A groundbreaking new study, conducted by the Center for Community Alternatives, a New York-based organization that advocates on behalf of students who have had prior court involvement, found that half of all high schools disclose disciplinary information as requested, at least in some cases.
Breaking Schools’ Rules: A Statewide Study on How School Discipline Relates to Students’ Success and Juvenile Justice Involvement
The CSG Justice Center, in partnership with the Public Policy Research Institute at Texas A&M University, has released an unprecedented statewide study of nearly 1 million Texas public secondary school students, followed for at least six years. Among its startling findings are that the majority of students were suspended or expelled between seventh to twelfth grade.
Funded by the Atlantic Philanthropies and the Open Society Foundations, this study also found that when students are suspended or expelled, the likelihood that they will repeat a grade, not graduate, and/or become involved in the juvenile justice system increases significantly. African-American students and children with particular educational disabilities who qualify for special education were suspended and expelled at especially high rates.
To browse an online version of the report, click on the cover below and scroll through the pages using the arrow buttons on the sides. A link to download the pdf is included below the online version of the report.
A briefing to present the findings of the Texas study, conducted by the Council of State Governments (CSG) Justice Center in partnership with the Public Policy Research Institute at Texas A&M University, was held on Tuesday, July 19, 2011. The event also featured a discussion by Texas stakeholders about strategies to keep schools safe and reduce high rates of suspension and expulsion.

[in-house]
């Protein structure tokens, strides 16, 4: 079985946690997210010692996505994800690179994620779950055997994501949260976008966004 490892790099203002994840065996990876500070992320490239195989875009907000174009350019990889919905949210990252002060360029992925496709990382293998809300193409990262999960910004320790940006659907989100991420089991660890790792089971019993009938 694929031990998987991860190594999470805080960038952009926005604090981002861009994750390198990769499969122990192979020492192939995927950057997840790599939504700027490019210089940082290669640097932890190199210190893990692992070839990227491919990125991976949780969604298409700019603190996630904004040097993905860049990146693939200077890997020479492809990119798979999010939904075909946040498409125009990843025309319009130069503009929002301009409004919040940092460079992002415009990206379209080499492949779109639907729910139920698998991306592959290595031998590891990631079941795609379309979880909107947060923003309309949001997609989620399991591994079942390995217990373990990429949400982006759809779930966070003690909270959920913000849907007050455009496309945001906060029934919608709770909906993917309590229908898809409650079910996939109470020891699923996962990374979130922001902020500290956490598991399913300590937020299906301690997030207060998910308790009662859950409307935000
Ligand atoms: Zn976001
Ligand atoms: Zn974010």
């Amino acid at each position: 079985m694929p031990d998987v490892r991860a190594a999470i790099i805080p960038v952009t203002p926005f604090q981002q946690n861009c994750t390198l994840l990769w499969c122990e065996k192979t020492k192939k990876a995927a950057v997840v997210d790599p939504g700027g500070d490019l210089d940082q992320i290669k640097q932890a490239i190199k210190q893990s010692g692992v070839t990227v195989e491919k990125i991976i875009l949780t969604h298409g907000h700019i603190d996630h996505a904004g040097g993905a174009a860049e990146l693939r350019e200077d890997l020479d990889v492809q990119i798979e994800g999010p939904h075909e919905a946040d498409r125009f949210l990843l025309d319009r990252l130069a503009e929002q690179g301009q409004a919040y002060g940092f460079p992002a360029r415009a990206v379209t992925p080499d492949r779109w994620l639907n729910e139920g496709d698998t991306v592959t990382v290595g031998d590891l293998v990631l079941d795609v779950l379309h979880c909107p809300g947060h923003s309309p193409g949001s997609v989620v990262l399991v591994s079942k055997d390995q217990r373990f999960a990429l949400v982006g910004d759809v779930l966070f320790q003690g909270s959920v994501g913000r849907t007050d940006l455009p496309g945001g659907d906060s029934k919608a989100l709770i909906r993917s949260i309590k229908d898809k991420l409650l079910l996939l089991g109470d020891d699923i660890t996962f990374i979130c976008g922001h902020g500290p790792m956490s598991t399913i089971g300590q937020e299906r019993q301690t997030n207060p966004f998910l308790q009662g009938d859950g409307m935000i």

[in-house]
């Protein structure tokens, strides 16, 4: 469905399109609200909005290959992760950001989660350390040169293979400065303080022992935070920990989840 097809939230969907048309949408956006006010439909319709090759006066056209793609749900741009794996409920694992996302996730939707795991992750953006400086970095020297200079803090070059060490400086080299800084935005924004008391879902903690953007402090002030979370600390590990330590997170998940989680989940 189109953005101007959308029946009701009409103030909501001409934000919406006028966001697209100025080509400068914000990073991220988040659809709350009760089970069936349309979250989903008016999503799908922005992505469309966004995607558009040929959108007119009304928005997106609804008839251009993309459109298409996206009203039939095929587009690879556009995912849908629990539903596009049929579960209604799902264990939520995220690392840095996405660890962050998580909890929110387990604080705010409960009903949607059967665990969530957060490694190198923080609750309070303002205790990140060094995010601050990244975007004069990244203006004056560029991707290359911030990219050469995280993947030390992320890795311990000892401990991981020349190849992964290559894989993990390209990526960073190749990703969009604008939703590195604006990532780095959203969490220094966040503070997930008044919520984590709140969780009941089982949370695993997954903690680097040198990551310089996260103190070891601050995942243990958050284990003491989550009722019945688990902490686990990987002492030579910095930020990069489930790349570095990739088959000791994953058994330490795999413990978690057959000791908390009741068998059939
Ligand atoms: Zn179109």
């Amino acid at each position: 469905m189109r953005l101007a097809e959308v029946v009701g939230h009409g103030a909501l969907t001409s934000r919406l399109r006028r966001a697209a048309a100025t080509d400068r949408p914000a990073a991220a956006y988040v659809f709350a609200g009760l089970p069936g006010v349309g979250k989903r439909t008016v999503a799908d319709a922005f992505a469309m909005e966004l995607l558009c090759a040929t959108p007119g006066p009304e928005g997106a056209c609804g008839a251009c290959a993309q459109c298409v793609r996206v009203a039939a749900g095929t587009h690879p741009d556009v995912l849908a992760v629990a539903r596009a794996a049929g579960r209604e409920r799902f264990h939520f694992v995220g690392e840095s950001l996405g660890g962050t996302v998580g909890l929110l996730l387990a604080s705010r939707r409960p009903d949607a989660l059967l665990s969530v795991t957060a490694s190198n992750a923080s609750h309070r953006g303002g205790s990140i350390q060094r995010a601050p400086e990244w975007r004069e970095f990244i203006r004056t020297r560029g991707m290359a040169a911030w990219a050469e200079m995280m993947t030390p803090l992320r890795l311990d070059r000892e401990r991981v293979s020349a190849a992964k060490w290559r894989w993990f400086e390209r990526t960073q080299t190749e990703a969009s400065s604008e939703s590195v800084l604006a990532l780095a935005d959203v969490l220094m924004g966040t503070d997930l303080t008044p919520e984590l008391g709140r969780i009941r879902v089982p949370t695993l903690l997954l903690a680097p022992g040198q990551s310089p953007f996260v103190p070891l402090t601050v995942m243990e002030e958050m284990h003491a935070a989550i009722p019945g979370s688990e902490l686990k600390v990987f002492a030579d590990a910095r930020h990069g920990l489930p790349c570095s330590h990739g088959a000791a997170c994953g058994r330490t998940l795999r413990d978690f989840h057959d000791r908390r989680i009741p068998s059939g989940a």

Download the Press Release: New Report on How School Discipline Relates to Academic and Juvenile Justice Outcomes (.pdf)
Related ResourcesOpportunities Suspended: The Disparate Impact of Disciplinary Exclusion from School
The first in an ongoing series of national studies by the Center for Civil Rights Remedies at the Civil Right Project.Barbara Jordan Freedom Foundation School Discipline conference, Feb. 2012.
CSG Justice Center Research Director Tony Fabelo featured on research panel.
A recent report released by the National Council on Disability examines the policies and practices that push the nation’s schoolchildren, especially those most at risk, out of classrooms and into the juvenile and criminal justice systems.
The state has low overall suspension rates, but it still has disparities in which students are getting sent home.
A growing number of judges are diverting students from the courtroom to avoid the unintended consequences detailed in a 2006 study: specifically, that students arrested at their high schools are twice as likely to drop out of school and four times as likely to drop out if they appear in court.
We should all be heartened that Muskegon County (MI) is not giving up on its kids, and we call on educators and community leaders to keep moving forward on finding creative solutions.